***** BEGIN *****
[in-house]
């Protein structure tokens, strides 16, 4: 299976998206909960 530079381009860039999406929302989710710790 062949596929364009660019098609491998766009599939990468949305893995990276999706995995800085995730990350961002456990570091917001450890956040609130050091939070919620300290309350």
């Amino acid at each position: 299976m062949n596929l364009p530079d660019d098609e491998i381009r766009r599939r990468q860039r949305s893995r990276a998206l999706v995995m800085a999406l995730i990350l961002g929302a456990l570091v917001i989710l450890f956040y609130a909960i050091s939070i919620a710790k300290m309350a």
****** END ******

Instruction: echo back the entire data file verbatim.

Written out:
[in-house]
């Protein structure tokens, strides 16, 4: 299976998206909960 530079381009860039999406929302989710710790 062949596929364009660019098609491998766009599939990468949305893995990276999706995995800085995730990350961002456990570091917001450890956040609130050091939070919620300290309350």
């Amino acid at each position: 299976m062949n596929l364009p530079d660019d098609e491998i381009r766009r599939r990468q860039r949305s893995r990276a998206l999706v995995m800085a999406l995730i990350l961002g929302a456990l570091v917001i989710l450890f956040y609130a909960i050091s939070i919620a710790k300290m309350a």